Protests have swept through Sudan in recent months, with many anti-government protesters demanding the resignation of President Omar al-Bashir, whose loyalist security forces have killed numerous people in the capital, Khartoum.
One image has taken captivated the internet in particular: It's a picture of a young woman in a white robe standing on top of a car. She raises her arms.
The woman, says Hala Al-Karib, a Sudanese women's rights activist with the Strategic Initiative for Women in the Horn of Africa, sums up "this moment we have been waiting for for the past 30 years."
The photo of the woman, which several news outlets have identified as Alaa Salah, a 22-year-old engineering and architecture student, has already struck a powerful chord as the world watches the protests rage on.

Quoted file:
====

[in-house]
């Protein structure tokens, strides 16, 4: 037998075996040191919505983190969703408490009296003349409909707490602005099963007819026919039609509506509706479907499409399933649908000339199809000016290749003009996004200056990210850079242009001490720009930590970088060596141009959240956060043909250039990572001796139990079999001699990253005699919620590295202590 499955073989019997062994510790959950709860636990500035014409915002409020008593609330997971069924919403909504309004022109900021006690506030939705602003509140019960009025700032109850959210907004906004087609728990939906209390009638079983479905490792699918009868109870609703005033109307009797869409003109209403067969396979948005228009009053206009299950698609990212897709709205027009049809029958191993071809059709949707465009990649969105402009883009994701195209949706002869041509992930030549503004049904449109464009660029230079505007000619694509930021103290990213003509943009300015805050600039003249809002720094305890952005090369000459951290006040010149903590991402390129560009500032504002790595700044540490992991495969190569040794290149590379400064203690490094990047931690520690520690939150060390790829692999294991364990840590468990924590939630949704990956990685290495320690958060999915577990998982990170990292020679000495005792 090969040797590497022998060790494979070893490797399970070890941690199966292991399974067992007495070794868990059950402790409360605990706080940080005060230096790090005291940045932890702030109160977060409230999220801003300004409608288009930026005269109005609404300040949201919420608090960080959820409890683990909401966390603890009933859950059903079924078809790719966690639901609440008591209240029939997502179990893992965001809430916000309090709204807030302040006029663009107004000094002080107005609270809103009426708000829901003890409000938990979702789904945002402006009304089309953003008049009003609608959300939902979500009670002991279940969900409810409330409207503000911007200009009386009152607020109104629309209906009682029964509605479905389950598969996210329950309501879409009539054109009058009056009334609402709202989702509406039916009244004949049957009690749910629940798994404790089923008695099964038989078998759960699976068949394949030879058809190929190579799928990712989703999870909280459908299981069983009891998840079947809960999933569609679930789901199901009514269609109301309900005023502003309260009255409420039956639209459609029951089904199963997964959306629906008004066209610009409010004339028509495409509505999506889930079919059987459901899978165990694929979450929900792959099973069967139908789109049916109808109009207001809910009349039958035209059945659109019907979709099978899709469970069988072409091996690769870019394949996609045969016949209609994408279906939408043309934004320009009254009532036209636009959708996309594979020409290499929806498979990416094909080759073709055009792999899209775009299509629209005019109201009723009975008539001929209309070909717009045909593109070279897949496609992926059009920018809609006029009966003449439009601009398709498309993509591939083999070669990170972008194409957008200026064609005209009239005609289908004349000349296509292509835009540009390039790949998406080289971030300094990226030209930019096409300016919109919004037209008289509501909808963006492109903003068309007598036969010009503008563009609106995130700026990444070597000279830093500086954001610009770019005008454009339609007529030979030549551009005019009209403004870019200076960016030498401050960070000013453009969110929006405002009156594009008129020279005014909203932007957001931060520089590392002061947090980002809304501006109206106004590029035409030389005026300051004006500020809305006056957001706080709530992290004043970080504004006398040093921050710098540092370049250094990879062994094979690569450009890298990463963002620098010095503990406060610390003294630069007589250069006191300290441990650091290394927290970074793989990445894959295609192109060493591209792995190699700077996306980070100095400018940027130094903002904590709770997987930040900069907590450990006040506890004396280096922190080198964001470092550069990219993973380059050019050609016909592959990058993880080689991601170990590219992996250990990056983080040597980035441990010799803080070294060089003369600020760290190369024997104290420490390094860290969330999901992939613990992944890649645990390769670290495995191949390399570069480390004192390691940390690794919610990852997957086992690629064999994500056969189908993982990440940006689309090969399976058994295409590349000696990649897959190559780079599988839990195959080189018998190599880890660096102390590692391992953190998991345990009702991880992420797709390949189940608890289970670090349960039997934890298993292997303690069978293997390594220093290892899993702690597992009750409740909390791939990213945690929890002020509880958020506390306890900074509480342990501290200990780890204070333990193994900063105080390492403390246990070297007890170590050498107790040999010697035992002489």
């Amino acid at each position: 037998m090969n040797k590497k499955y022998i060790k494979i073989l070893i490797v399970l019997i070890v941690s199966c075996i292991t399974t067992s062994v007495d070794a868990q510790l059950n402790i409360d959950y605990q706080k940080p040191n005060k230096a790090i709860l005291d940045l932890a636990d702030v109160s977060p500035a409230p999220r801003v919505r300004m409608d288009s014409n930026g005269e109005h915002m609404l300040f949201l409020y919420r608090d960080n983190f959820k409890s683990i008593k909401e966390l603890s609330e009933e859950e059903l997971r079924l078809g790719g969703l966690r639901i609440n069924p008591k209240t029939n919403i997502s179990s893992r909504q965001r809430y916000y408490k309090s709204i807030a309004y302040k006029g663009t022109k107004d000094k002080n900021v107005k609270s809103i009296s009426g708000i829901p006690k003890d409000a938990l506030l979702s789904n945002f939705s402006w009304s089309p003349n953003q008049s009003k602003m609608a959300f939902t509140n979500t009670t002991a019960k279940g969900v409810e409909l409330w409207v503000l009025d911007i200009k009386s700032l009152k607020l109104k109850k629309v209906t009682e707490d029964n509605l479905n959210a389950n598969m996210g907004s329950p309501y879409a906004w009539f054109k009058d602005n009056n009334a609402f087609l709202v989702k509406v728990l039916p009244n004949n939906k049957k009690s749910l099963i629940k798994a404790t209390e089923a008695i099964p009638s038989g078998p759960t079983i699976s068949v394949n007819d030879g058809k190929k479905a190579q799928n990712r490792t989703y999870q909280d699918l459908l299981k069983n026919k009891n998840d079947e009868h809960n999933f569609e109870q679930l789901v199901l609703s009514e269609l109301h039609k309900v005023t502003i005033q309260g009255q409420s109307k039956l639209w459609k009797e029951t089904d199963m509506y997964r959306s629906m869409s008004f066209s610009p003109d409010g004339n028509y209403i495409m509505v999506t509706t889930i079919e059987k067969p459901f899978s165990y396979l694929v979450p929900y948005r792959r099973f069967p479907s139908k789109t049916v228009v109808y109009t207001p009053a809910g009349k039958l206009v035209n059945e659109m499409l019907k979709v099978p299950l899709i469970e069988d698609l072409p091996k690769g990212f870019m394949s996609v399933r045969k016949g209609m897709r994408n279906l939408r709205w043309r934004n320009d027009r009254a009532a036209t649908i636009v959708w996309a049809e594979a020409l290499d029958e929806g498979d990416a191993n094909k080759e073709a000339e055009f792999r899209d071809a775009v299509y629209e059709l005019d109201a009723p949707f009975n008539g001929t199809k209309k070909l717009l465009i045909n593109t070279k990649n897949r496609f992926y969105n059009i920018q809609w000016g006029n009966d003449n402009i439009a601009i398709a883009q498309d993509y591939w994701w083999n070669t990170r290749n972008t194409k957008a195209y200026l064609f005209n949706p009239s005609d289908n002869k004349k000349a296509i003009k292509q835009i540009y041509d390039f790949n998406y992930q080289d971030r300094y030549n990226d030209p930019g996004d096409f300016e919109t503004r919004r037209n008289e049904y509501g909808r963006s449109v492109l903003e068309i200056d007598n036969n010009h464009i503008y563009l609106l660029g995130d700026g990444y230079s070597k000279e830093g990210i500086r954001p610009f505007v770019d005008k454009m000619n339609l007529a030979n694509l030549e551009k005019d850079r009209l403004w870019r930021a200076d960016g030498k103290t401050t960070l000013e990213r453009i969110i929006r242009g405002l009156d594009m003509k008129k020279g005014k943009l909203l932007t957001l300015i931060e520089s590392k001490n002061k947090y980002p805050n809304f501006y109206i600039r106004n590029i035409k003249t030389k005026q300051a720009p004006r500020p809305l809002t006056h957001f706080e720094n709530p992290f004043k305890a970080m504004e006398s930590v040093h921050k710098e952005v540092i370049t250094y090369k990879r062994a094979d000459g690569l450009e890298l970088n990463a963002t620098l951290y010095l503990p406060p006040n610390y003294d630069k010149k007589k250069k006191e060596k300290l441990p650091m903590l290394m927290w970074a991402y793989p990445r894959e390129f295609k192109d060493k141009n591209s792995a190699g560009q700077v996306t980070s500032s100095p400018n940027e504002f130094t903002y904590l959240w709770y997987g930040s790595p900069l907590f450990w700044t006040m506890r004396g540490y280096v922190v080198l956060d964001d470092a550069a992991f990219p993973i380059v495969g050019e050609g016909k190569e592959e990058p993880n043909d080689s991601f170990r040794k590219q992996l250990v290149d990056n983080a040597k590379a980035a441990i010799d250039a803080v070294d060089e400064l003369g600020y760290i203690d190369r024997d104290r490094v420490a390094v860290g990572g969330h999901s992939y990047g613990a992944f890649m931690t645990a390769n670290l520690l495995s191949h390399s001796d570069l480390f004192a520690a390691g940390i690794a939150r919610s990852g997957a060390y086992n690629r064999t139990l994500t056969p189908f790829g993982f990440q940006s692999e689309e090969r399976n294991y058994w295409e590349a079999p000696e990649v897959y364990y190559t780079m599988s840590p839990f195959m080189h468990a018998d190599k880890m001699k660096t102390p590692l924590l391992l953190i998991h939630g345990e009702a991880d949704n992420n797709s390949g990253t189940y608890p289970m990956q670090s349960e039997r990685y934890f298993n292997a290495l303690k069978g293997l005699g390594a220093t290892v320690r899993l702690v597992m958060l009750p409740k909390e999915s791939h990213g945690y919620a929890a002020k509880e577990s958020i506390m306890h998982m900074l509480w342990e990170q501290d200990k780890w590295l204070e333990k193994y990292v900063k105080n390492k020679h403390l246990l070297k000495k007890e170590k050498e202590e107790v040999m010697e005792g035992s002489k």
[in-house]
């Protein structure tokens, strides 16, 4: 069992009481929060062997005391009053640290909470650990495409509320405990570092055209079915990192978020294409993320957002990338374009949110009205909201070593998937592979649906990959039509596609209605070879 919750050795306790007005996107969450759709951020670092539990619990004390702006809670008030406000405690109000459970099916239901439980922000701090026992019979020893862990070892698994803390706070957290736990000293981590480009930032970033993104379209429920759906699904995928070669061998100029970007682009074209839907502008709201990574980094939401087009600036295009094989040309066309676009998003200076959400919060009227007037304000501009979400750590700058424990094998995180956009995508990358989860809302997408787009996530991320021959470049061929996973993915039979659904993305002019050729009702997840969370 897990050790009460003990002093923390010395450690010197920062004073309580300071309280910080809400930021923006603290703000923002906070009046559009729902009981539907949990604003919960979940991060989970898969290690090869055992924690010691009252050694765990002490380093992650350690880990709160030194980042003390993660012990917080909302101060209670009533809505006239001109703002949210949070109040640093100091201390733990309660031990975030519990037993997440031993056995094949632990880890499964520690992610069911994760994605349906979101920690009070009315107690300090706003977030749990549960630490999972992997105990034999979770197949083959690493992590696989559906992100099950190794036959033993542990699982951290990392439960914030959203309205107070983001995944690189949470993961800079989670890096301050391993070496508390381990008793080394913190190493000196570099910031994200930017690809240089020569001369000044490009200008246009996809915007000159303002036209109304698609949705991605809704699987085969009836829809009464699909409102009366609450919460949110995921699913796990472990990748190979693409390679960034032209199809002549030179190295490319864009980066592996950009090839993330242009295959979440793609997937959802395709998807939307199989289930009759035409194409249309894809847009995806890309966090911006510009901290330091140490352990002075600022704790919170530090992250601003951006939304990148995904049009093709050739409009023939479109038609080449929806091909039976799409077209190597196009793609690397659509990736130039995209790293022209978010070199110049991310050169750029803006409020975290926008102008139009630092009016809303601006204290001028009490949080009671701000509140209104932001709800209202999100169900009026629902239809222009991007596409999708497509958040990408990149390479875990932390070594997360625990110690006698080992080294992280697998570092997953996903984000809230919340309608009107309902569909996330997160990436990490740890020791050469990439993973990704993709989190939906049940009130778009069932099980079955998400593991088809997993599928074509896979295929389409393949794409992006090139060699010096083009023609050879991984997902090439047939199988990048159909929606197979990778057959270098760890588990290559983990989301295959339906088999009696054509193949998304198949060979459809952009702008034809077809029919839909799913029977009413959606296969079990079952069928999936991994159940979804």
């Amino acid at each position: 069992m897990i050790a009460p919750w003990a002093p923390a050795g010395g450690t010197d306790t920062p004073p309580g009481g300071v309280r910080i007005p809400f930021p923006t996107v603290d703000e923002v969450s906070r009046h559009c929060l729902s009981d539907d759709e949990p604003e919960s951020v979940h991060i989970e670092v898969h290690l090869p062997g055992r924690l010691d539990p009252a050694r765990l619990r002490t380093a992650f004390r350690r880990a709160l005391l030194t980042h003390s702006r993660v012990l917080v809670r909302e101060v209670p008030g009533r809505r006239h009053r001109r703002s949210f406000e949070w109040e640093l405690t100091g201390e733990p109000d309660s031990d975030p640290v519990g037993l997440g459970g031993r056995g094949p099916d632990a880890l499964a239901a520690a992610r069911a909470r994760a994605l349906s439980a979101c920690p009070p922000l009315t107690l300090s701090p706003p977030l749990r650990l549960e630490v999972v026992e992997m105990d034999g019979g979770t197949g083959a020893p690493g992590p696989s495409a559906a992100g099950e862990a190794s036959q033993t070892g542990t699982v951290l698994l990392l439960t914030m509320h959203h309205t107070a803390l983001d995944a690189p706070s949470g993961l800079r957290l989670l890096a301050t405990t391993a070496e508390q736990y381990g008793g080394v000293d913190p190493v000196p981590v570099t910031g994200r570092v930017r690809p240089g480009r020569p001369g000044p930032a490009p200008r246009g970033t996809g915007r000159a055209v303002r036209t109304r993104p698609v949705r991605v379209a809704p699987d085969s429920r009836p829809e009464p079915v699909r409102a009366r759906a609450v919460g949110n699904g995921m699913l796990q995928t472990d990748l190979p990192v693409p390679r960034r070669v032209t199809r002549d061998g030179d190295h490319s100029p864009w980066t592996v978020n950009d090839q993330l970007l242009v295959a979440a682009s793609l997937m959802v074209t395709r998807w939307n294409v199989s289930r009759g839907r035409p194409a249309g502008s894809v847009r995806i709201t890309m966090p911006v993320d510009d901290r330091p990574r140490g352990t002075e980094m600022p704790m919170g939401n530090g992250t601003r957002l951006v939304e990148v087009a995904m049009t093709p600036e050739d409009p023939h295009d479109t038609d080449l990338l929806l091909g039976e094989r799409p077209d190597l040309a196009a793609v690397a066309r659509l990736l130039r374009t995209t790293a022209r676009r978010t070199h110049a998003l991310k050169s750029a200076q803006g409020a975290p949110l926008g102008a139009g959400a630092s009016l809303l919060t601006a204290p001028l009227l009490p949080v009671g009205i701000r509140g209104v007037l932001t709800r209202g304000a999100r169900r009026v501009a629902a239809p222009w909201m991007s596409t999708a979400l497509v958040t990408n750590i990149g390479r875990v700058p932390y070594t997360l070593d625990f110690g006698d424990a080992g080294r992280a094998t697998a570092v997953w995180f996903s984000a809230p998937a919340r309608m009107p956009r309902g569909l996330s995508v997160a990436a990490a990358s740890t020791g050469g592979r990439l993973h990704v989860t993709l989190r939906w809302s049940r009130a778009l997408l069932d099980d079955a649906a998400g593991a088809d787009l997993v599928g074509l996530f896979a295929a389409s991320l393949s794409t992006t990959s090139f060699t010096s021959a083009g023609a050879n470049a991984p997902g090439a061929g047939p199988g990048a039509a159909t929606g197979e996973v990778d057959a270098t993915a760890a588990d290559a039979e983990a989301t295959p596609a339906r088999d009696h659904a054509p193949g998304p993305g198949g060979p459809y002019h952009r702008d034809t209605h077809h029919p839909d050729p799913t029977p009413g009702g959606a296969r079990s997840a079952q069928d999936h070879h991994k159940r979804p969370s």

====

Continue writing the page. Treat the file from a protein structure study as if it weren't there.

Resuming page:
The woman led protesters in a chant of "Thowra!" –– Arabic for "revolution."
Hind Makki, an interfaith educator who holds a degree in International Relations who is the founder and curator of "Side Entrance," a crowd-sourced website "that documents women's prayer experiences in mosques around the world," explained what makes the image so powerful.
President Omar Hassan al-Bashir has held power since 1989. The International Criminal Court has had a warrant out for his arrest for many years for directing mass killings, rapes, and pillages in Darfur.
He's been accused of crimes against humanity, genocide, and other war crimes.